INDIANAPOLIS -- The Michigan billionaire and conservative activist who could be the next secretary of education has been a major funder of the school voucher movement in Indiana.
President-elect Donald Trump announced Wednesday that he will nominate Betsy DeVos as his secretary of education.
“Betsy DeVos is a brilliant and passionate education advocate,” Trump said in a written statement. “Under her leadership we will reform the U.S. education system and break the bureaucracy that is holding our children back so that we can deliver world-class education and school choice to all families. I am pleased to nominate Betsy as secretary of the Department of Education."
DeVos, a four-time Michigan GOP chairman who has never held a job in the education field, has been a vocal advocate for expanding charter schools and school vouchers across the country, particularly through the American Federation for Children, which she serves as the chairman of and which is funded primarily by her family's fortune.
DeVos' father is Edgar Prince, founder of the automotive parts supplier Prince Corporation, and her husband is Richard DeVos Jr., son of Amway co-founder Richard DeVos. Betsy DeVos' brother, Erik Prince, was also the founder of the private security firm Blackwater USA.
The DeVos family has pumped millions of dollars into the American Federation for Children (AFC) over the past several years, with much of it finding its way to Indiana – a state that has been one of the leading battlegrounds in the school reform movement.
The AFC donated more than $60,000 to former Indiana superintendent of public instruction Tony Bennett – a leading advocate of expanding charter schools and voucher programs – for his 2012 reelection campaign. Multiple members of the DeVos family also individually donated a total of $15,000 to Bennett's campaign, and another $10,000 to Gov. Mike Pence.
Governor-elect Eric Holcomb was also a major recipient of DeVos donations, receiving a total of $85,000 from the family this year and another $10,000 from AFC.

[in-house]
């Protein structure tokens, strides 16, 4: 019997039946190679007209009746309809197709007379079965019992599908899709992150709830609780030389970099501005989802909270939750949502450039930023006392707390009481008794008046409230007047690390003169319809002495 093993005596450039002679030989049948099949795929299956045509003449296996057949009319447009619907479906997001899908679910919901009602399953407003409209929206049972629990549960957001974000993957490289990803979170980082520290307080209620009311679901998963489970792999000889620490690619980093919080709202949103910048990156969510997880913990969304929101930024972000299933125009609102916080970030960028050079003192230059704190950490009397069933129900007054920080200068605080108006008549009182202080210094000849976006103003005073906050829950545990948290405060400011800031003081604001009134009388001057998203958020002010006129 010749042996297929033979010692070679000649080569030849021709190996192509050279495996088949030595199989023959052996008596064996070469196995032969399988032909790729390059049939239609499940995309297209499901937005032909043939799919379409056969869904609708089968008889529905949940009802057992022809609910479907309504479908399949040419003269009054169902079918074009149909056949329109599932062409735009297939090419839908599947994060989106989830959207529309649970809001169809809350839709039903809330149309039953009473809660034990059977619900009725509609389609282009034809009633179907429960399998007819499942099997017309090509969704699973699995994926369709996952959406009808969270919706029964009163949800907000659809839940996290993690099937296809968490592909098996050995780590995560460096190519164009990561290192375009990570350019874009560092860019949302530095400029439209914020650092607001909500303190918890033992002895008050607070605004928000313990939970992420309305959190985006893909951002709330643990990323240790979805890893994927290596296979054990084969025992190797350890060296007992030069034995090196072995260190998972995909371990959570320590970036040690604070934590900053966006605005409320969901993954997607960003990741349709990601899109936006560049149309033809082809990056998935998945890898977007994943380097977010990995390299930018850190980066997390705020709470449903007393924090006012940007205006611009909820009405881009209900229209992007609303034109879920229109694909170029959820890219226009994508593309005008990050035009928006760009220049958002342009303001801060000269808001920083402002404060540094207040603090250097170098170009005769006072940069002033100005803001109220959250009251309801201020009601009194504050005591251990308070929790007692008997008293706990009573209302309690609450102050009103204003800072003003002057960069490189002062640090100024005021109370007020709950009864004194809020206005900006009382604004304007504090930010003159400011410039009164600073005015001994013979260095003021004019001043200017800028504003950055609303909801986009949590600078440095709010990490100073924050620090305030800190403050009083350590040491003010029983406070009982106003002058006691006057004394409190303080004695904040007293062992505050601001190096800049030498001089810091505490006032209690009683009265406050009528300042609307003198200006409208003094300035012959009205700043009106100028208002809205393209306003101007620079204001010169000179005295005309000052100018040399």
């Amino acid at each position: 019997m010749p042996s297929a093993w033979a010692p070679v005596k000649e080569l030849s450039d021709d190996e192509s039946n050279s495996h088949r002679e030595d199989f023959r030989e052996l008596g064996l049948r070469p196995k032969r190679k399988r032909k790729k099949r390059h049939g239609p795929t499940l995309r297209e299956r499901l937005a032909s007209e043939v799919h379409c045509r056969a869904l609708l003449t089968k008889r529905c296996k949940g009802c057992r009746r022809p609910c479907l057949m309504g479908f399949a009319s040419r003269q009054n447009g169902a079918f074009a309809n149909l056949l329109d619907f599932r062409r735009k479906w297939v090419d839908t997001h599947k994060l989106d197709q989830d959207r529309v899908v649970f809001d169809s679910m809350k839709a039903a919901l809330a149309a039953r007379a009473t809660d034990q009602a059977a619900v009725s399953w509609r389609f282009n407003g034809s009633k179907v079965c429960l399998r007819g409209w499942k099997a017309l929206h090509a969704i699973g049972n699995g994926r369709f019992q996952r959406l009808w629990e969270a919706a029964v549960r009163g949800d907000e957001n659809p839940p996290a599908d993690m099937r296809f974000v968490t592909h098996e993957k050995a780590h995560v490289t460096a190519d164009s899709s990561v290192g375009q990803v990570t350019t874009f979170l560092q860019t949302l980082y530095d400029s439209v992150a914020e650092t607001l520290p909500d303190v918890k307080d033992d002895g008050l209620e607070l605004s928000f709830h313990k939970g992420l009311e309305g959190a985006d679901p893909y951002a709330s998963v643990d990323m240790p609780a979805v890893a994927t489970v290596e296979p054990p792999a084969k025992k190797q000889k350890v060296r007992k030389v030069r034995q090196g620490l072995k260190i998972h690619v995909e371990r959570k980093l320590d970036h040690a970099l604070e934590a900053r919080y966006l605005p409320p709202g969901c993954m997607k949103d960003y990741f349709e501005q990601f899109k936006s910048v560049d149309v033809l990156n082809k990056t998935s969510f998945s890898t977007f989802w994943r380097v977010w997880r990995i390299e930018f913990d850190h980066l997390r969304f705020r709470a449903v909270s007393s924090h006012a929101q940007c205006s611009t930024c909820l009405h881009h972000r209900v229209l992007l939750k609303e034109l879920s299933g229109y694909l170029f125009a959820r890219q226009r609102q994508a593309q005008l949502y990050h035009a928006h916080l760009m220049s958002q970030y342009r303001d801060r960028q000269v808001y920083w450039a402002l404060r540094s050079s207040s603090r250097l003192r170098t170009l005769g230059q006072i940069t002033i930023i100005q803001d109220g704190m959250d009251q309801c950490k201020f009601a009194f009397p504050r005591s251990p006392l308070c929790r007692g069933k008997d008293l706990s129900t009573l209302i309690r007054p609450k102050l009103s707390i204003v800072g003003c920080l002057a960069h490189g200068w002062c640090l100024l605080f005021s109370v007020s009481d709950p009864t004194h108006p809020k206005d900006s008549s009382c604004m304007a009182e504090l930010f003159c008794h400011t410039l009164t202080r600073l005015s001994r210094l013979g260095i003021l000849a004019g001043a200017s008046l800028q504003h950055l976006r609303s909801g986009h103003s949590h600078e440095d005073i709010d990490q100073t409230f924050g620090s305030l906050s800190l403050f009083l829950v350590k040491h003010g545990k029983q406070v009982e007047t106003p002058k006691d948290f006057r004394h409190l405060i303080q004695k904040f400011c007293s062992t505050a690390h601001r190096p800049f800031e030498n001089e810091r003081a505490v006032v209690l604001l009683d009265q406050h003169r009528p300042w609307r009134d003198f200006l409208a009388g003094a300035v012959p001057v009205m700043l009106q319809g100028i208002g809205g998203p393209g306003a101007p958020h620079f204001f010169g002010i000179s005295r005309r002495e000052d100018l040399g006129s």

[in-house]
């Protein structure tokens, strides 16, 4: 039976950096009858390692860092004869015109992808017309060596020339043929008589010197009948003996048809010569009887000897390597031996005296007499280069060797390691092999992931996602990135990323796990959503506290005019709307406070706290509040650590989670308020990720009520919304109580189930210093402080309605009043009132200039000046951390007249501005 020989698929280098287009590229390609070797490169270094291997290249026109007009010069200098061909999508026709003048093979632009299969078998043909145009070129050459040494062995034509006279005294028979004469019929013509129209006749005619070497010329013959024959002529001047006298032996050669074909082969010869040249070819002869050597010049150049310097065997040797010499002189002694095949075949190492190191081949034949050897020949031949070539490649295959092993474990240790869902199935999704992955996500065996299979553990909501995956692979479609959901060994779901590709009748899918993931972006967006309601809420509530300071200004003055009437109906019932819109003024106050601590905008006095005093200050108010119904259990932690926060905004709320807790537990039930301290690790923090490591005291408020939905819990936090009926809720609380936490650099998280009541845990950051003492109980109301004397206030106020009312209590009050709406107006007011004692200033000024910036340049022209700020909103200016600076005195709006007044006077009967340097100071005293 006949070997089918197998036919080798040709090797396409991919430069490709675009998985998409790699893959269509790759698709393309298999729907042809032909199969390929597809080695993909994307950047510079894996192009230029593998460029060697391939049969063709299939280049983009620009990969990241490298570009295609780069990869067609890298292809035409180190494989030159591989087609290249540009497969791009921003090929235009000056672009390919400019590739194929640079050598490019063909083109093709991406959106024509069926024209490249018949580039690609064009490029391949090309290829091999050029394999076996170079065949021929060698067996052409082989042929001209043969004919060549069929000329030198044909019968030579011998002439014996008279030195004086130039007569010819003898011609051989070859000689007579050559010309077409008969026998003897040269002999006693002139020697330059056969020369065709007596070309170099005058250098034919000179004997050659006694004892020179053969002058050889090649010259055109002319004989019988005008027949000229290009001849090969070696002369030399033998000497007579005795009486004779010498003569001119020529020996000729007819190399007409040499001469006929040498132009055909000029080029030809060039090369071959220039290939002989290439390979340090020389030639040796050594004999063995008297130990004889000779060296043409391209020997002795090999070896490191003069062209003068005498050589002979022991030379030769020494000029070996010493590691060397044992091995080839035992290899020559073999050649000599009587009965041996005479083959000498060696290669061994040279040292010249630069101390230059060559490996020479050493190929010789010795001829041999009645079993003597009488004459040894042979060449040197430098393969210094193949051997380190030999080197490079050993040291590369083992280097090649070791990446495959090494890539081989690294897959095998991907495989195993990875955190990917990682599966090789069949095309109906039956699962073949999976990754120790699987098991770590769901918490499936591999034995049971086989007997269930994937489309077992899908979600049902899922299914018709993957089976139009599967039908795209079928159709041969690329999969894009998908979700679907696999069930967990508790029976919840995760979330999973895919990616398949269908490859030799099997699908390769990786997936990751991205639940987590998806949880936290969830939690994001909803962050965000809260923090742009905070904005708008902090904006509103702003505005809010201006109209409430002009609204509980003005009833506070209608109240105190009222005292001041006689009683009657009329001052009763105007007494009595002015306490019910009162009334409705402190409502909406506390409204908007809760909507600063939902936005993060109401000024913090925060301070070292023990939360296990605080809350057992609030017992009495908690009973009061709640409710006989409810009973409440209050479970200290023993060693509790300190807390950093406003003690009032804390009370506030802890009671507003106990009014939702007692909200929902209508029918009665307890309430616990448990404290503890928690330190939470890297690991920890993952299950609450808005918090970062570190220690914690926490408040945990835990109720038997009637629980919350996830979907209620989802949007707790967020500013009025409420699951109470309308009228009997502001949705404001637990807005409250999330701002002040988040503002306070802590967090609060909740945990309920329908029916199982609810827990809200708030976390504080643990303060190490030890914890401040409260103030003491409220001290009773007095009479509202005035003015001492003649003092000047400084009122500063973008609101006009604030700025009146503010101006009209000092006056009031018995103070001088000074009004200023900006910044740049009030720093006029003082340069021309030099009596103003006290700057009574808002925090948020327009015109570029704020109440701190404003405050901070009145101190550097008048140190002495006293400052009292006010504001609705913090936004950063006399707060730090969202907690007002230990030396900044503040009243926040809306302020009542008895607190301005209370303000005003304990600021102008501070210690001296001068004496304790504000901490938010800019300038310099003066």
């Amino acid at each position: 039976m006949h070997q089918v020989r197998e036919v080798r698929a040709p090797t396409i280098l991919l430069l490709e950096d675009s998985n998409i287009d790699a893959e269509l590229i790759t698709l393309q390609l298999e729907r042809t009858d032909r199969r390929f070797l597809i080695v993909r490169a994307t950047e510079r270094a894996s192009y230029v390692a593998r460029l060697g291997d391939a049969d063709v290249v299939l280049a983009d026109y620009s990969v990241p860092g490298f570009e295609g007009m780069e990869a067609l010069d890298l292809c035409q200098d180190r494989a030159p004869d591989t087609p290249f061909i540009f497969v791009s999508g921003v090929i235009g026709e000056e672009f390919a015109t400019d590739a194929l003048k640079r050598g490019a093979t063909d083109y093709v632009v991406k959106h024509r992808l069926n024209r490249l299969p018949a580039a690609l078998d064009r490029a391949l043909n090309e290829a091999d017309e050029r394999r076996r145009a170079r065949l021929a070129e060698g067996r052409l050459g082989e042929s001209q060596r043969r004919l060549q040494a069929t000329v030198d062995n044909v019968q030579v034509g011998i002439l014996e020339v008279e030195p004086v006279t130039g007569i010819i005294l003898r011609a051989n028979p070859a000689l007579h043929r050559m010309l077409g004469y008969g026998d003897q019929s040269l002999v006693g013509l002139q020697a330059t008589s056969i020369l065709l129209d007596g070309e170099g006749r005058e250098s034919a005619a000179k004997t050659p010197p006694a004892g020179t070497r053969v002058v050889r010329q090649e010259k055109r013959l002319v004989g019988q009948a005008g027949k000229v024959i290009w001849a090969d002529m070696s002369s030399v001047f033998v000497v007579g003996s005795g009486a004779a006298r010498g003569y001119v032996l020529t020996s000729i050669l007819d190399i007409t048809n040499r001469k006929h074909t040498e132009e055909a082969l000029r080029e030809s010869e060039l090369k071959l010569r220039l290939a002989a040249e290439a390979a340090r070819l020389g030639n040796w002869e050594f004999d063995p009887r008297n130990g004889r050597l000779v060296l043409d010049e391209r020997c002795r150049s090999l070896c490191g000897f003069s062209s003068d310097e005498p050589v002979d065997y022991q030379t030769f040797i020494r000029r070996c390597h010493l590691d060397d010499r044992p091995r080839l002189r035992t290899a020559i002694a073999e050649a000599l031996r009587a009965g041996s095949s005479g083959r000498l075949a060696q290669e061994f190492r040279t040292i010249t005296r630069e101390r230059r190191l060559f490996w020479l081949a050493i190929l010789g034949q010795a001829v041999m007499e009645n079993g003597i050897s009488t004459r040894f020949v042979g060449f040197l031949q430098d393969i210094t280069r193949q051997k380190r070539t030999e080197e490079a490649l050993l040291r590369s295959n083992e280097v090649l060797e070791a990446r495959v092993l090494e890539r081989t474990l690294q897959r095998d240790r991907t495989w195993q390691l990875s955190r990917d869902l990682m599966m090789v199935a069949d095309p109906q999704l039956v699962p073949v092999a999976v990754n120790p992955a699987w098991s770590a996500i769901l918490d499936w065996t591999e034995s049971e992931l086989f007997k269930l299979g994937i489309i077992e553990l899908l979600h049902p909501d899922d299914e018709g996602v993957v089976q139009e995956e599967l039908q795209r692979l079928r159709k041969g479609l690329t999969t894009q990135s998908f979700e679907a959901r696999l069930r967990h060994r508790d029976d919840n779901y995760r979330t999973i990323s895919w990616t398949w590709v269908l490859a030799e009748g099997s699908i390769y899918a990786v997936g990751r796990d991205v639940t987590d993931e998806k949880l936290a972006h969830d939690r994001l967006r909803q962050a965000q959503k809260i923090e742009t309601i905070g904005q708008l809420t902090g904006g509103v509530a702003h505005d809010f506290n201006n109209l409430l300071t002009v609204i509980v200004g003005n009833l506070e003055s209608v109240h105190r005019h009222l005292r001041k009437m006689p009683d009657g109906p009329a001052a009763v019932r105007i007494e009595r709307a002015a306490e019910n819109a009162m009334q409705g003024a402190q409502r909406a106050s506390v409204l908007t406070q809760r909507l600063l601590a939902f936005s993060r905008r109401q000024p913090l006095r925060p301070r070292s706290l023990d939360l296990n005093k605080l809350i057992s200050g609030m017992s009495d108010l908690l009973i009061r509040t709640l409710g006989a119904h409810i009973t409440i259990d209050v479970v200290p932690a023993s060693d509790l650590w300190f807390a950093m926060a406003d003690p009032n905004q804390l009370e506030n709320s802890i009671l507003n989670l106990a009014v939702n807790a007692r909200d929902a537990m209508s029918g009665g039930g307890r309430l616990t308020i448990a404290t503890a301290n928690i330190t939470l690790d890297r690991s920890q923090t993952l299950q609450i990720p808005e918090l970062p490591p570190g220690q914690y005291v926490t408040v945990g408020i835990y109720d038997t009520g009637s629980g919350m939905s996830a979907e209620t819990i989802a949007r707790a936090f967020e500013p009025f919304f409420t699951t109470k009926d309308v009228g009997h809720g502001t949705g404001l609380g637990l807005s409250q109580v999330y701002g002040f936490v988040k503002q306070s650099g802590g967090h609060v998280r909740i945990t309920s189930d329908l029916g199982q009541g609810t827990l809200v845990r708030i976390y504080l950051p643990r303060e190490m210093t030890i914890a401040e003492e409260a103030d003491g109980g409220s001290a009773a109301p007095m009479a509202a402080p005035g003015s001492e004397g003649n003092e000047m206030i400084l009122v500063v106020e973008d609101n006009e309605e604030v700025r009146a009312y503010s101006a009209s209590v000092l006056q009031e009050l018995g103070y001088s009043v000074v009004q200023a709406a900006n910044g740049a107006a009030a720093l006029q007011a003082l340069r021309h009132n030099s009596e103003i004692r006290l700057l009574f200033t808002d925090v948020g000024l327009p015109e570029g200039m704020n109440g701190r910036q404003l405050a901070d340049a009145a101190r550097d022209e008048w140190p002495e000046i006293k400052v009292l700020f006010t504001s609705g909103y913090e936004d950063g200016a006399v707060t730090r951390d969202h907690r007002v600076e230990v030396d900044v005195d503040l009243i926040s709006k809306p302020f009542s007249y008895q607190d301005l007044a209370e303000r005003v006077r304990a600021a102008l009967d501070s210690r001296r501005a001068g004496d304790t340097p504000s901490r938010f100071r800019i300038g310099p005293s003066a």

But the primary recipient of AFC's political contributions has been Hoosiers for Quality Education – founded in 2008 by Indiana millionaire Fred Klipsch as Hoosiers for Economic Growth – a political action committee that has funneled hundreds of thousands of dollars into pro-reform candidates over the past several elections.
Since 2010, Hoosiers for Quality Education – which is the political arm of the Institute for Quality Education – has received $1.2 million from the American Federation for Children Action Fund. They also received a $200,000 contribution from Gov. Pence's war chest in August after he was named Trump's running mate.
How has Hoosiers for Quality Education used that money? In 2016, like this:
- $120,000 this year to Republican superintendent of public instruction candidate Jennifer McCormick's campaign
- $80,000 to the House Republican Campaign Committee
- $45,000 to the Senate Majority Campaign Committee
- $53,000 to Republican state senate candidate John Ruckelshaus' campaign
- $30,000 to Republican state senate candidate Aaron Freeman's campaign
- $30,000 to Republican State Sen. Ed Soliday's campaign
- $10,000 to Lt. Gov. Eric Holcomb's campaign
Hoosiers for Quality Education was also a major Tony Bennett supporter, donating at least $55,000 to his reelection campaign.
DeVos released a statement Wednesday promising "transformational change" to America's educational system.
“I am honored to accept this responsibility to work with the President-elect on his vision to make American education great again,” DeVos said. “The status quo in education is not acceptable. Together, we can work to make transformational change that ensures every student in America has the opportunity to fulfill his or her highest potential.”